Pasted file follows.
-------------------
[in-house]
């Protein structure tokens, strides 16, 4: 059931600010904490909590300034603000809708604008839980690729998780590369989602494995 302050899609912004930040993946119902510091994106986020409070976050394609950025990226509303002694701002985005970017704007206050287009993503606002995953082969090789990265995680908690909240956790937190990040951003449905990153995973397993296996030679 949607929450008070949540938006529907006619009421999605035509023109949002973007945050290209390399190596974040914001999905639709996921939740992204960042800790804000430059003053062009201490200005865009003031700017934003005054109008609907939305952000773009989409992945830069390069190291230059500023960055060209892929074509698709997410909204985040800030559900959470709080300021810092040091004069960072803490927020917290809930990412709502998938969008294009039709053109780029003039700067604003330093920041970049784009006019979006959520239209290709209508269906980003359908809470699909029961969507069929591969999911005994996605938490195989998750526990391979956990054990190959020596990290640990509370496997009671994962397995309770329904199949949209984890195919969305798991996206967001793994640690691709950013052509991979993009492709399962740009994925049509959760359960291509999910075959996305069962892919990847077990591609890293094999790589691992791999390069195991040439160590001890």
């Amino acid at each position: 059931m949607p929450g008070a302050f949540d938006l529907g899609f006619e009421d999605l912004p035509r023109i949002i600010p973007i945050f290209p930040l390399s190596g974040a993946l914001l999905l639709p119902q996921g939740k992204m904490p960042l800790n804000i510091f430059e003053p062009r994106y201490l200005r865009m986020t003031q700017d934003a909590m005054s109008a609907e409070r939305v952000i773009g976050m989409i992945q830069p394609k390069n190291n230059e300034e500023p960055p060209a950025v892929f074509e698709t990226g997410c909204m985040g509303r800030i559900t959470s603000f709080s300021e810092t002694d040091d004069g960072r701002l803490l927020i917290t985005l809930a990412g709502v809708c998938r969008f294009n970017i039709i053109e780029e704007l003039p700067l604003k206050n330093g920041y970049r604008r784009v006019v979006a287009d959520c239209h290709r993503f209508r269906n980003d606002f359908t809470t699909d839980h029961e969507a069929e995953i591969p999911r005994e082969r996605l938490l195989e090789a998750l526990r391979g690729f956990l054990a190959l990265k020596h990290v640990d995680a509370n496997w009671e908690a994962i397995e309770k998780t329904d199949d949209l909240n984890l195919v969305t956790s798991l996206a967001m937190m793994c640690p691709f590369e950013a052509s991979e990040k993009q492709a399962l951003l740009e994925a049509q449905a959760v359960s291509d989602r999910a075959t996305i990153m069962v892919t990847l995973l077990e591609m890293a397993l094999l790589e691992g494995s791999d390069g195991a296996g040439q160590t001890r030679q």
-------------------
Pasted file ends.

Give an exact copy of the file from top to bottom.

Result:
[in-house]
């Protein structure tokens, strides 16, 4: 059931600010904490909590300034603000809708604008839980690729998780590369989602494995 302050899609912004930040993946119902510091994106986020409070976050394609950025990226509303002694701002985005970017704007206050287009993503606002995953082969090789990265995680908690909240956790937190990040951003449905990153995973397993296996030679 949607929450008070949540938006529907006619009421999605035509023109949002973007945050290209390399190596974040914001999905639709996921939740992204960042800790804000430059003053062009201490200005865009003031700017934003005054109008609907939305952000773009989409992945830069390069190291230059500023960055060209892929074509698709997410909204985040800030559900959470709080300021810092040091004069960072803490927020917290809930990412709502998938969008294009039709053109780029003039700067604003330093920041970049784009006019979006959520239209290709209508269906980003359908809470699909029961969507069929591969999911005994996605938490195989998750526990391979956990054990190959020596990290640990509370496997009671994962397995309770329904199949949209984890195919969305798991996206967001793994640690691709950013052509991979993009492709399962740009994925049509959760359960291509999910075959996305069962892919990847077990591609890293094999790589691992791999390069195991040439160590001890």
């Amino acid at each position: 059931m949607p929450g008070a302050f949540d938006l529907g899609f006619e009421d999605l912004p035509r023109i949002i600010p973007i945050f290209p930040l390399s190596g974040a993946l914001l999905l639709p119902q996921g939740k992204m904490p960042l800790n804000i510091f430059e003053p062009r994106y201490l200005r865009m986020t003031q700017d934003a909590m005054s109008a609907e409070r939305v952000i773009g976050m989409i992945q830069p394609k390069n190291n230059e300034e500023p960055p060209a950025v892929f074509e698709t990226g997410c909204m985040g509303r800030i559900t959470s603000f709080s300021e810092t002694d040091d004069g960072r701002l803490l927020i917290t985005l809930a990412g709502v809708c998938r969008f294009n970017i039709i053109e780029e704007l003039p700067l604003k206050n330093g920041y970049r604008r784009v006019v979006a287009d959520c239209h290709r993503f209508r269906n980003d606002f359908t809470t699909d839980h029961e969507a069929e995953i591969p999911r005994e082969r996605l938490l195989e090789a998750l526990r391979g690729f956990l054990a190959l990265k020596h990290v640990d995680a509370n496997w009671e908690a994962i397995e309770k998780t329904d199949d949209l909240n984890l195919v969305t956790s798991l996206a967001m937190m793994c640690p691709f590369e950013a052509s991979e990040k993009q492709a399962l951003l740009e994925a049509q449905a959760v359960s291509d989602r999910a075959t996305i990153m069962v892919t990847l995973l077990e591609m890293a397993l094999l790589e691992g494995s791999d390069g195991a296996g040439q160590t001890r030679q």